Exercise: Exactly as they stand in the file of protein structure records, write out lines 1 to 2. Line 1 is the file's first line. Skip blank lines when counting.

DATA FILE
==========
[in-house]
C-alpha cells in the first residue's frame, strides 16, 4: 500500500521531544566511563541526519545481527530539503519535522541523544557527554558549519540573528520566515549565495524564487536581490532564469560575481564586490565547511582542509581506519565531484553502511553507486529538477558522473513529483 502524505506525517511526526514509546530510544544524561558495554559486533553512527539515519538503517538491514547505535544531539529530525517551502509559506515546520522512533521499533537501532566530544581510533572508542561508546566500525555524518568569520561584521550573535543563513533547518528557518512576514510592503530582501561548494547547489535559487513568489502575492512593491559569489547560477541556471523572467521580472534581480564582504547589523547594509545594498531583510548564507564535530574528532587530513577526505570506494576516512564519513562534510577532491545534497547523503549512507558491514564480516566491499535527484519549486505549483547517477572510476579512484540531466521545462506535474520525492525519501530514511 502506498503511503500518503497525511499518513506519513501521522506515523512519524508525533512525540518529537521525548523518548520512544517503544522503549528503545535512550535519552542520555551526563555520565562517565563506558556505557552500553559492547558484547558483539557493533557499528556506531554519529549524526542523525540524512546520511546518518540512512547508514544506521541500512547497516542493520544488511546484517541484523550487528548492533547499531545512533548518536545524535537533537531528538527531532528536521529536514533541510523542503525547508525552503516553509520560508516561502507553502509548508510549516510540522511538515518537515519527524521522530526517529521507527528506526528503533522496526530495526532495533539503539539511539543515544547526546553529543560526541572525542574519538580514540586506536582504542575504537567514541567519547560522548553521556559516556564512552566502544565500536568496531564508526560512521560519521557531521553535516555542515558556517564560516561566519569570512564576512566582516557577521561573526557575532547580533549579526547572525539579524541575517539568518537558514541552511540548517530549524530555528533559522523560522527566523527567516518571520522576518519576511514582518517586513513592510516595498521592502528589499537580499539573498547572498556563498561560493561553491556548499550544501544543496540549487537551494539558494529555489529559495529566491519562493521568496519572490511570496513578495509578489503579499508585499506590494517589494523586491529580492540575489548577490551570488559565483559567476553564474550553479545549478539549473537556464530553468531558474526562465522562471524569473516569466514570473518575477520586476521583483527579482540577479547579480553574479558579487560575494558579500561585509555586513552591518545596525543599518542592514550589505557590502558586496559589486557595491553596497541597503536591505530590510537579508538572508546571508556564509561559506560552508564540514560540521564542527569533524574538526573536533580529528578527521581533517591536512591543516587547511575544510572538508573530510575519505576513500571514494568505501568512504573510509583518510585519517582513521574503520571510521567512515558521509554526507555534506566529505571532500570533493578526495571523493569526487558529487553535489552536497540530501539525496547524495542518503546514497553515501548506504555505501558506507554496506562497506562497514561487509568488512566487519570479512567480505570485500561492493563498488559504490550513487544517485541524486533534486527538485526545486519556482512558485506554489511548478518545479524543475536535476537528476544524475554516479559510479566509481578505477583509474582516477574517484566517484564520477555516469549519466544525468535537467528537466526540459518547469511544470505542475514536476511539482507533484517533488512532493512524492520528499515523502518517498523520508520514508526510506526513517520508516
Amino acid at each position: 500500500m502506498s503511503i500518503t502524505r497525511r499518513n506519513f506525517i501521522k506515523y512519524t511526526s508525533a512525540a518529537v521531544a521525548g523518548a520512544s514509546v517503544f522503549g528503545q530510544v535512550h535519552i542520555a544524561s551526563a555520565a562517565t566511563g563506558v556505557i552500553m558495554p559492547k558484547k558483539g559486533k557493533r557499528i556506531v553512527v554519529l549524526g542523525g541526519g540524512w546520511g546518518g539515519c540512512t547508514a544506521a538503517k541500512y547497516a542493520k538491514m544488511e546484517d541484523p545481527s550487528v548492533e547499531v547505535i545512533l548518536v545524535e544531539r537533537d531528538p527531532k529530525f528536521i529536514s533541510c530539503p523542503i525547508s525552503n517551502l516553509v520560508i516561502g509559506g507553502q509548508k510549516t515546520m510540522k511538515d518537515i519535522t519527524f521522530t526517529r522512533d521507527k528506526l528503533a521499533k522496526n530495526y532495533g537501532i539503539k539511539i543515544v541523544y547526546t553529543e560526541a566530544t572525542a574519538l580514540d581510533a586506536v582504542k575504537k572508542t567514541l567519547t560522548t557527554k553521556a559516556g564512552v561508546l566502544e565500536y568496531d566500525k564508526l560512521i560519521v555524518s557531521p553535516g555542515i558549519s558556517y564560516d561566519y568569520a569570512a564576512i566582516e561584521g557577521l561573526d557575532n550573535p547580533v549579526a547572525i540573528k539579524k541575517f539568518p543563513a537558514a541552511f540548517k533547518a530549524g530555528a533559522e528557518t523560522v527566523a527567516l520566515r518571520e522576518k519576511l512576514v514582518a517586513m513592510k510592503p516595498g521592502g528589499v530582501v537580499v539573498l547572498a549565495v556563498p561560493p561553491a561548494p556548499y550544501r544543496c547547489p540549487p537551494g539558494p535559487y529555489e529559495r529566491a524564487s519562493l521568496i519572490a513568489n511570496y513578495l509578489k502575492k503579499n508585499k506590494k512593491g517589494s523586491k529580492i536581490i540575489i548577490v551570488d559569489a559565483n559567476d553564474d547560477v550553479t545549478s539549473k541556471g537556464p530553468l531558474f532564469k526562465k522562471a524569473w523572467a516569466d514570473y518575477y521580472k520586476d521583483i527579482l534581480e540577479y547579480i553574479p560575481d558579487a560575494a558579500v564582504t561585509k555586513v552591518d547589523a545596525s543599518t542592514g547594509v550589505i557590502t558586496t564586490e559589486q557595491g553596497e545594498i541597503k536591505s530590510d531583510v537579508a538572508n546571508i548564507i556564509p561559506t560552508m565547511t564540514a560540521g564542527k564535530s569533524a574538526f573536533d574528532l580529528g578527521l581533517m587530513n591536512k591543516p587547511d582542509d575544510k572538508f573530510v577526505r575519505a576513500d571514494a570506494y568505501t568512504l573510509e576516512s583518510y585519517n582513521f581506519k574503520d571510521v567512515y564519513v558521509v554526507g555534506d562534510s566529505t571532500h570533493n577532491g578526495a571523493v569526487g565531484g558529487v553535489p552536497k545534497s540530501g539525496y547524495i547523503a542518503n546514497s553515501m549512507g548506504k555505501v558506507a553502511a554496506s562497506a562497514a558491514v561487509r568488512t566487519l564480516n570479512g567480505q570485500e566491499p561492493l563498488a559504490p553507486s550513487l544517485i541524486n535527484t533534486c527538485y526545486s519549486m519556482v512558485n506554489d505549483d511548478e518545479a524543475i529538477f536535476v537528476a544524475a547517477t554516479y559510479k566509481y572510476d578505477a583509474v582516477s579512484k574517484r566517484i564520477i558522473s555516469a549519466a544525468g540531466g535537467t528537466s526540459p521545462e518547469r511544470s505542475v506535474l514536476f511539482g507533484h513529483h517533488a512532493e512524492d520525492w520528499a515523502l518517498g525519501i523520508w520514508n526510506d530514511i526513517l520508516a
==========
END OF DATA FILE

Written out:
[in-house]
C-alpha cells in the first residue's frame, strides 16, 4: 500500500521531544566511563541526519545481527530539503519535522541523544557527554558549519540573528520566515549565495524564487536581490532564469560575481564586490565547511582542509581506519565531484553502511553507486529538477558522473513529483 502524505506525517511526526514509546530510544544524561558495554559486533553512527539515519538503517538491514547505535544531539529530525517551502509559506515546520522512533521499533537501532566530544581510533572508542561508546566500525555524518568569520561584521550573535543563513533547518528557518512576514510592503530582501561548494547547489535559487513568489502575492512593491559569489547560477541556471523572467521580472534581480564582504547589523547594509545594498531583510548564507564535530574528532587530513577526505570506494576516512564519513562534510577532491545534497547523503549512507558491514564480516566491499535527484519549486505549483547517477572510476579512484540531466521545462506535474520525492525519501530514511 502506498503511503500518503497525511499518513506519513501521522506515523512519524508525533512525540518529537521525548523518548520512544517503544522503549528503545535512550535519552542520555551526563555520565562517565563506558556505557552500553559492547558484547558483539557493533557499528556506531554519529549524526542523525540524512546520511546518518540512512547508514544506521541500512547497516542493520544488511546484517541484523550487528548492533547499531545512533548518536545524535537533537531528538527531532528536521529536514533541510523542503525547508525552503516553509520560508516561502507553502509548508510549516510540522511538515518537515519527524521522530526517529521507527528506526528503533522496526530495526532495533539503539539511539543515544547526546553529543560526541572525542574519538580514540586506536582504542575504537567514541567519547560522548553521556559516556564512552566502544565500536568496531564508526560512521560519521557531521553535516555542515558556517564560516561566519569570512564576512566582516557577521561573526557575532547580533549579526547572525539579524541575517539568518537558514541552511540548517530549524530555528533559522523560522527566523527567516518571520522576518519576511514582518517586513513592510516595498521592502528589499537580499539573498547572498556563498561560493561553491556548499550544501544543496540549487537551494539558494529555489529559495529566491519562493521568496519572490511570496513578495509578489503579499508585499506590494517589494523586491529580492540575489548577490551570488559565483559567476553564474550553479545549478539549473537556464530553468531558474526562465522562471524569473516569466514570473518575477520586476521583483527579482540577479547579480553574479558579487560575494558579500561585509555586513552591518545596525543599518542592514550589505557590502558586496559589486557595491553596497541597503536591505530590510537579508538572508546571508556564509561559506560552508564540514560540521564542527569533524574538526573536533580529528578527521581533517591536512591543516587547511575544510572538508573530510575519505576513500571514494568505501568512504573510509583518510585519517582513521574503520571510521567512515558521509554526507555534506566529505571532500570533493578526495571523493569526487558529487553535489552536497540530501539525496547524495542518503546514497553515501548506504555505501558506507554496506562497506562497514561487509568488512566487519570479512567480505570485500561492493563498488559504490550513487544517485541524486533534486527538485526545486519556482512558485506554489511548478518545479524543475536535476537528476544524475554516479559510479566509481578505477583509474582516477574517484566517484564520477555516469549519466544525468535537467528537466526540459518547469511544470505542475514536476511539482507533484517533488512532493512524492520528499515523502518517498523520508520514508526510506526513517520508516